Saturday, September 15, 2012

an early poem by Carol Ann Duffy


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I think Carol Ann Duffy is the best living British poet.  Here's a beautifully-crafted early sonnet of hers, which vividly contrasts/connects the human and natural realms:

TERZA RIMA SW19

Over this Common a kestrel treads air
till the earth says mouse or vole.  Far below
two lovers walking by the pond seem unaware.

She feeds the ducks.  He wants her, tells her so
as she half-smiles and stands slightly apart.
He loves me, loves me not with each deft throw.

It could last a year, she thinks, possibly two
and then crumble like stale bread.  The kestrel flies
across the sun as he swears his love is true

and, darling, forever.  Suddenly the earth cries
Now and death drops from above like a stone.
A couple turn and see a strange bird rise.

Into the sky the kestrel climbs alone
and later she might write or he might phone.

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(Vole (I had to look it up) is defined by the Oxford American Dictionary as: "any of several small animals resembling rats or mice." A kestrel is a small falcon.  SW19: "Mostly Wimbledon, a classy suburb" of London.)  (Note: Duffy did not include this in her Selected Poems (1994), nor in her New Selected Poems (2004).)

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. . . Notice how effective the internal rhymes that Duffy uses are. In the first stanza, how "Far" echoes "earth" and "air."  See the connections of: over—vole—below—lovers. 

And the el-sounds in: kestrel—till—vole—bel/ow—wal/king.  Then: pond—un/aware.  Further down in the poem, find these: half—deft; crumble—stale—kestrel; love—for/ev/er —above.

The alliterations of: Common—kestrel —walking.

In lines 1-11, this progression of verbs: treads—walking—stands—crumble—drops.  Line 4, the link of 'feeds' and 'wants.' 

The repetition in lines 1-9: lovers, loves, loves, love.  How this last use of 'love' is followed so closely by 'death.' 

In the third stanza the k-sounds reoccur: crumble— kestrel— a/cross; and then, in line 13, sky—kestrel—climbs. 

Line 14 is full of internal rhymes: late/r—might —write—might; she—he. 

The connection between the wild kestrel and the tamer ducks, both wanting to feed, on 'mouse' or 'stale bread.' 

Thread the verbs of communication down through the poem: says—tells—swears—cries—write—phone (contrast the first four present active verbs with the future conditional verbs of the final line).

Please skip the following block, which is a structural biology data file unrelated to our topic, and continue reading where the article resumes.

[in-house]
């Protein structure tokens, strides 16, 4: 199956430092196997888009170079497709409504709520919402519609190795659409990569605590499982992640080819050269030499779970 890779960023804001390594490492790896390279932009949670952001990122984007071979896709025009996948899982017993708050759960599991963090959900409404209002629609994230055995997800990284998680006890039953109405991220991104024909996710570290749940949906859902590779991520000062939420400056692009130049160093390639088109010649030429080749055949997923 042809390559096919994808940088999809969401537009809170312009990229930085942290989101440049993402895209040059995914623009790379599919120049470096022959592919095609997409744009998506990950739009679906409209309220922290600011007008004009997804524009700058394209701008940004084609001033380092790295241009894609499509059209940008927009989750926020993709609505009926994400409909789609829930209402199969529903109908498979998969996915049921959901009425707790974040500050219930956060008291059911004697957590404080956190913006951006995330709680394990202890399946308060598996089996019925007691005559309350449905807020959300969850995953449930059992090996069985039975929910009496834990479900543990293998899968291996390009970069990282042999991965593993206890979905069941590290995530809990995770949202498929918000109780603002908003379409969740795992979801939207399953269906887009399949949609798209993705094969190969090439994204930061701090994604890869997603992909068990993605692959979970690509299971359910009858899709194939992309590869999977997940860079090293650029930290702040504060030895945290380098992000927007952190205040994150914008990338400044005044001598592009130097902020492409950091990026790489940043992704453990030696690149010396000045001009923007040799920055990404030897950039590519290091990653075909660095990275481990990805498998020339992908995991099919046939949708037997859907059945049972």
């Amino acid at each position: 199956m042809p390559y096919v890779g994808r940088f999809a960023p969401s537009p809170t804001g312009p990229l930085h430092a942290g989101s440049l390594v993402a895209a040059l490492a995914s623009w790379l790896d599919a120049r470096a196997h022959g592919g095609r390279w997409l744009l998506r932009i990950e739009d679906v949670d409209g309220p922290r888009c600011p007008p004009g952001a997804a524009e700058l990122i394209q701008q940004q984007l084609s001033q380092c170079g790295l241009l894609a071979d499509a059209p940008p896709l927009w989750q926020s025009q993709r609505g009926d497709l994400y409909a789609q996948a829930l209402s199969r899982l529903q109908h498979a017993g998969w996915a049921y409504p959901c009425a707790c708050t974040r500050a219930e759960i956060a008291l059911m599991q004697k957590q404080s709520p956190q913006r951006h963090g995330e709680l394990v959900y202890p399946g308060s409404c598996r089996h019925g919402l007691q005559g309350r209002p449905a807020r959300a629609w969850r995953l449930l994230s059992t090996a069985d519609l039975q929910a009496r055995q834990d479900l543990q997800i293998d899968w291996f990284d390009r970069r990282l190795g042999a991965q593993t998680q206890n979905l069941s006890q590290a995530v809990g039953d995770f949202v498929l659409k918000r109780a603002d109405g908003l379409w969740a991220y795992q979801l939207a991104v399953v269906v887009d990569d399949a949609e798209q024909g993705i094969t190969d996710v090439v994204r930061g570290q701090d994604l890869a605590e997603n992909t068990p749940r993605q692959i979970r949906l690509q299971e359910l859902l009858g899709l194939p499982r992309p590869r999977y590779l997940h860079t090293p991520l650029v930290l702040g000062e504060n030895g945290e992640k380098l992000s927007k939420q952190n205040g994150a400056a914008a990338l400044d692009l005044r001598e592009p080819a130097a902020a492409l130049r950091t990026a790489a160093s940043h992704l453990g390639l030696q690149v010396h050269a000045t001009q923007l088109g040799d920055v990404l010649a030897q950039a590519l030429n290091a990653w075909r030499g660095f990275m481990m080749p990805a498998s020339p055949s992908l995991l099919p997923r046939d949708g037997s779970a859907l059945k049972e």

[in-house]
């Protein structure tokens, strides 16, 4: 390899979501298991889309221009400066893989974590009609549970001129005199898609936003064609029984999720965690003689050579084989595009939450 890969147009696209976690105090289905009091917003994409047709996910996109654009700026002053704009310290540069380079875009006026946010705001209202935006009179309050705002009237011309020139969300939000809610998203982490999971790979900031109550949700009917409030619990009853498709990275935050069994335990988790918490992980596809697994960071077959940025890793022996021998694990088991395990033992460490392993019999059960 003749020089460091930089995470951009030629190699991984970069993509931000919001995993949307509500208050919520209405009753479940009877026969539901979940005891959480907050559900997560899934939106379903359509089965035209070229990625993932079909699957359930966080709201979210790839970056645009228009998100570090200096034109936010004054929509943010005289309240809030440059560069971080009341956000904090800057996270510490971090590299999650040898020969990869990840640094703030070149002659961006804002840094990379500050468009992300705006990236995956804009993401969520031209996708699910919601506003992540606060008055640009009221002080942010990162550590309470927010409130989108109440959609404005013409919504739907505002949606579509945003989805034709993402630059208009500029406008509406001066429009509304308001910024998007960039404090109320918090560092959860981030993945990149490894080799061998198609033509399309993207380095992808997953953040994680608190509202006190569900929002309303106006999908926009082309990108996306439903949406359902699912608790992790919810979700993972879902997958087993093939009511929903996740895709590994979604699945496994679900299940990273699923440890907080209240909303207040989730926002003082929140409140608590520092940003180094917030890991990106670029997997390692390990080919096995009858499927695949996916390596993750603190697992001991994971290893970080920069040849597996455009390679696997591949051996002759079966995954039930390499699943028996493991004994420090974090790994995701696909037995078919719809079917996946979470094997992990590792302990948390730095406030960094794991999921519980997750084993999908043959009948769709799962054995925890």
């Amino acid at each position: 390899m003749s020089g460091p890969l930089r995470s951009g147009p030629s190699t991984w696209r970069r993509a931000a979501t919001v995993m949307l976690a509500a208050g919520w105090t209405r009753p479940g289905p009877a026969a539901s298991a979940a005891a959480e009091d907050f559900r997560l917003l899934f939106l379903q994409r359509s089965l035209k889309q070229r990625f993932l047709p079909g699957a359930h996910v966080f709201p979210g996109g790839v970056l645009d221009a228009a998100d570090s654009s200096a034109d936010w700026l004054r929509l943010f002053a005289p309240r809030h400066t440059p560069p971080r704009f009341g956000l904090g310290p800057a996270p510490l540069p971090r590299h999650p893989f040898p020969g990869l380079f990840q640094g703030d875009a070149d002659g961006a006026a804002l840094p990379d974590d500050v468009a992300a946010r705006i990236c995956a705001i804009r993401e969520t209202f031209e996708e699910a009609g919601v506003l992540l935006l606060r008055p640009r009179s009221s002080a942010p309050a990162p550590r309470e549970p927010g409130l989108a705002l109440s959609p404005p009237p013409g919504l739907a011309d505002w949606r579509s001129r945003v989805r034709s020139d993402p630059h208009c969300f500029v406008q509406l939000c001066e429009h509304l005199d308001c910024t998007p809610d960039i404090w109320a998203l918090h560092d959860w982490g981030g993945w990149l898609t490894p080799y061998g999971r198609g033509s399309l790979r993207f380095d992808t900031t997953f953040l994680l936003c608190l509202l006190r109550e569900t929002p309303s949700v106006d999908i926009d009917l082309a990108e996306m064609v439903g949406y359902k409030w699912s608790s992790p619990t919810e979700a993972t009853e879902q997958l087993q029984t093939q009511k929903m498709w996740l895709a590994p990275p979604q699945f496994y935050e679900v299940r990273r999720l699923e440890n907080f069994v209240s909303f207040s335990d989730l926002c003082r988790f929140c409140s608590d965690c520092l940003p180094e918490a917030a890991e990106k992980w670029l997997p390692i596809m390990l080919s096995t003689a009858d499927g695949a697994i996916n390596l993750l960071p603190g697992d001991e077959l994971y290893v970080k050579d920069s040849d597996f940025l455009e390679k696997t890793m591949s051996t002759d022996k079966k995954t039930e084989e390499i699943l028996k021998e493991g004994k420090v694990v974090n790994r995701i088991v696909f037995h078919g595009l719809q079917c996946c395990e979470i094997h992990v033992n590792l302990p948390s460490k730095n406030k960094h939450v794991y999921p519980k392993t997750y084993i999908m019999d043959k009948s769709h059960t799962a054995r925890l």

Is the final verb assigned to her, "write," more distant than his verb, "phone"? 

The "two lovers" (l. 3) don't dialogue: her response to his telling her he wants her (l. 4) is to half-smile and stand slightly apart (l. 5) and to silently say to herself (silently, I assume, since the italics here are also used to indicate the unvoiced words of "the earth"),

He loves me, loves me not with each deft throw of stale bread to the ducks (l. 6). 

It could last a year, she thinks to herself, possibly two (l. 7). 

He persists and swears his love is true (l. 8) and, darling, forever (l. 9). 

Still, she won't speak; she won't even voice her doubts about his promised "forever." Instead

the earth cries Now (the needs of now take precedence to the vows of forever) and death drops (lines 10-11). 

They turn as one (a couple) to see a strange bird rise (l. 12) 

Why strange: as opposed to the domesticated ducks? 

Strange because its predatory interruption has somehow estranged them? 

To the temporary coupling of two it has introduced the terrible coup of its thirdness?  Its terza has rima'ed them apart. 

This deus ex machina dropping down 'like a stone' has shattered and split and left them each "alone" (l. 13). 

The K's and L's and I's and E's have it: Into the sKY the KestreL CLImbs aLone / And Later shE mIght wrIte or hE mIght phone.

(The kestrel is alone presumably because it has swallowed its prey.  What we devour is no longer 'apart' (l. 5) from us.)

('Apart' is the only endword in the poem which has no counterpart rhyme, a choice made probably for deliberate emphasis and reinforcement of the theme.)


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